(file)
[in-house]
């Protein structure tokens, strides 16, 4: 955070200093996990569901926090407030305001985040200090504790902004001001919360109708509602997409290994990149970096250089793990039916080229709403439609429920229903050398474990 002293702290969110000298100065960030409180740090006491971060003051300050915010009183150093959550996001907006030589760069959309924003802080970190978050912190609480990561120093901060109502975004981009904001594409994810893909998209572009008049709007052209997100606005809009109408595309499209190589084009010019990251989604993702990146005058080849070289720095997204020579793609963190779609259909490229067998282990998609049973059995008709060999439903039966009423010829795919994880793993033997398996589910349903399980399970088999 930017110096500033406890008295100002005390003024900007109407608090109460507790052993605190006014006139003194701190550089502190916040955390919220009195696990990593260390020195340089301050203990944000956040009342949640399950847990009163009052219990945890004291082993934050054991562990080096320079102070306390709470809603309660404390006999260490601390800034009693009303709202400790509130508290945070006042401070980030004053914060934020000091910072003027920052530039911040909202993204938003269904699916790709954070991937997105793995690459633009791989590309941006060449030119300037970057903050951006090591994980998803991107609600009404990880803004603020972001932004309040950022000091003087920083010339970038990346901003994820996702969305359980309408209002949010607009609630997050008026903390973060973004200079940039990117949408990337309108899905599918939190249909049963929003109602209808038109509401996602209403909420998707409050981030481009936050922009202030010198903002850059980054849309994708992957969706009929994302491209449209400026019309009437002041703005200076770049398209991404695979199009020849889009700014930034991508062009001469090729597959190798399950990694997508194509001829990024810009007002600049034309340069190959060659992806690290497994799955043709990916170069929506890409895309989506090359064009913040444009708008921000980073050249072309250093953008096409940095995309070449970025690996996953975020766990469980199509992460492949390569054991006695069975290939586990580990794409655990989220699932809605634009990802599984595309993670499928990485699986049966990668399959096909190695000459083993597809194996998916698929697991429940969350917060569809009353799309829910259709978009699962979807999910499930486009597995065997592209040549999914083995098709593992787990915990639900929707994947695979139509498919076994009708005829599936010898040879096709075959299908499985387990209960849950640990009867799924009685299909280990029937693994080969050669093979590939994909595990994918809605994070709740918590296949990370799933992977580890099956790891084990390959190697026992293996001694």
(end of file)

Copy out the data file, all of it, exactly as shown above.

[in-house]
């Protein structure tokens, strides 16, 4: 955070200093996990569901926090407030305001985040200090504790902004001001919360109708509602997409290994990149970096250089793990039916080229709403439609429920229903050398474990 002293702290969110000298100065960030409180740090006491971060003051300050915010009183150093959550996001907006030589760069959309924003802080970190978050912190609480990561120093901060109502975004981009904001594409994810893909998209572009008049709007052209997100606005809009109408595309499209190589084009010019990251989604993702990146005058080849070289720095997204020579793609963190779609259909490229067998282990998609049973059995008709060999439903039966009423010829795919994880793993033997398996589910349903399980399970088999 930017110096500033406890008295100002005390003024900007109407608090109460507790052993605190006014006139003194701190550089502190916040955390919220009195696990990593260390020195340089301050203990944000956040009342949640399950847990009163009052219990945890004291082993934050054991562990080096320079102070306390709470809603309660404390006999260490601390800034009693009303709202400790509130508290945070006042401070980030004053914060934020000091910072003027920052530039911040909202993204938003269904699916790709954070991937997105793995690459633009791989590309941006060449030119300037970057903050951006090591994980998803991107609600009404990880803004603020972001932004309040950022000091003087920083010339970038990346901003994820996702969305359980309408209002949010607009609630997050008026903390973060973004200079940039990117949408990337309108899905599918939190249909049963929003109602209808038109509401996602209403909420998707409050981030481009936050922009202030010198903002850059980054849309994708992957969706009929994302491209449209400026019309009437002041703005200076770049398209991404695979199009020849889009700014930034991508062009001469090729597959190798399950990694997508194509001829990024810009007002600049034309340069190959060659992806690290497994799955043709990916170069929506890409895309989506090359064009913040444009708008921000980073050249072309250093953008096409940095995309070449970025690996996953975020766990469980199509992460492949390569054991006695069975290939586990580990794409655990989220699932809605634009990802599984595309993670499928990485699986049966990668399959096909190695000459083993597809194996998916698929697991429940969350917060569809009353799309829910259709978009699962979807999910499930486009597995065997592209040549999914083995098709593992787990915990639900929707994947695979139509498919076994009708005829599936010898040879096709075959299908499985387990209960849950640990009867799924009685299909280990029937693994080969050669093979590939994909595990994918809605994070709740918590296949990370799933992977580890099956790891084990390959190697026992293996001694």